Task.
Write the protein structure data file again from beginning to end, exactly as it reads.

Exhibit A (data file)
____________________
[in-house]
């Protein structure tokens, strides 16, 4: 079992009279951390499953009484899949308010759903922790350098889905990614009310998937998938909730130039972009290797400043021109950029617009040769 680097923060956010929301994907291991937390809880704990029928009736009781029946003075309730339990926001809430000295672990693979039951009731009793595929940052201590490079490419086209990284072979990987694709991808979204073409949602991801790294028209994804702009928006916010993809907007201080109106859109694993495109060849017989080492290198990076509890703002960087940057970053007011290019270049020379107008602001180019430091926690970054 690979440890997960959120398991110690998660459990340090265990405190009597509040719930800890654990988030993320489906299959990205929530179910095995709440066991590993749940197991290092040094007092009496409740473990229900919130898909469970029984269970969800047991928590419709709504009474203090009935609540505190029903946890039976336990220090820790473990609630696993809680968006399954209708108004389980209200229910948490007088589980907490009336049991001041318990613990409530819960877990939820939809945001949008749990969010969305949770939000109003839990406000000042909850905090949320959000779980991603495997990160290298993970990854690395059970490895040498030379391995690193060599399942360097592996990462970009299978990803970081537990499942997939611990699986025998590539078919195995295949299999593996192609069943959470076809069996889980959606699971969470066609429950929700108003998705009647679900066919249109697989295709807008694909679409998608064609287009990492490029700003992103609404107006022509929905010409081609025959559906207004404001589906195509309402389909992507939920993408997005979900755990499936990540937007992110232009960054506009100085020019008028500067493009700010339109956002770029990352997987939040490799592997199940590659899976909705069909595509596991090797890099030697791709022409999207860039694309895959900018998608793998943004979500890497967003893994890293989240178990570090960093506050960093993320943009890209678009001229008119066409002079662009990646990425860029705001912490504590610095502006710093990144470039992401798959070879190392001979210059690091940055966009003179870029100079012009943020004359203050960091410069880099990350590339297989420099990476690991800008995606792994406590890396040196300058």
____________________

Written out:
[in-house]
């Protein structure tokens, strides 16, 4: 079992009279951390499953009484899949308010759903922790350098889905990614009310998937998938909730130039972009290797400043021109950029617009040769 680097923060956010929301994907291991937390809880704990029928009736009781029946003075309730339990926001809430000295672990693979039951009731009793595929940052201590490079490419086209990284072979990987694709991808979204073409949602991801790294028209994804702009928006916010993809907007201080109106859109694993495109060849017989080492290198990076509890703002960087940057970053007011290019270049020379107008602001180019430091926690970054 690979440890997960959120398991110690998660459990340090265990405190009597509040719930800890654990988030993320489906299959990205929530179910095995709440066991590993749940197991290092040094007092009496409740473990229900919130898909469970029984269970969800047991928590419709709504009474203090009935609540505190029903946890039976336990220090820790473990609630696993809680968006399954209708108004389980209200229910948490007088589980907490009336049991001041318990613990409530819960877990939820939809945001949008749990969010969305949770939000109003839990406000000042909850905090949320959000779980991603495997990160290298993970990854690395059970490895040498030379391995690193060599399942360097592996990462970009299978990803970081537990499942997939611990699986025998590539078919195995295949299999593996192609069943959470076809069996889980959606699971969470066609429950929700108003998705009647679900066919249109697989295709807008694909679409998608064609287009990492490029700003992103609404107006022509929905010409081609025959559906207004404001589906195509309402389909992507939920993408997005979900755990499936990540937007992110232009960054506009100085020019008028500067493009700010339109956002770029990352997987939040490799592997199940590659899976909705069909595509596991090797890099030697791709022409999207860039694309895959900018998608793998943004979500890497967003893994890293989240178990570090960093506050960093993320943009890209678009001229008119066409002079662009990646990425860029705001912490504590610095502006710093990144470039992401798959070879190392001979210059690091940055966009003179870029100079012009943020004359203050960091410069880099990350590339297989420099990476690991800008995606792994406590890396040196300058």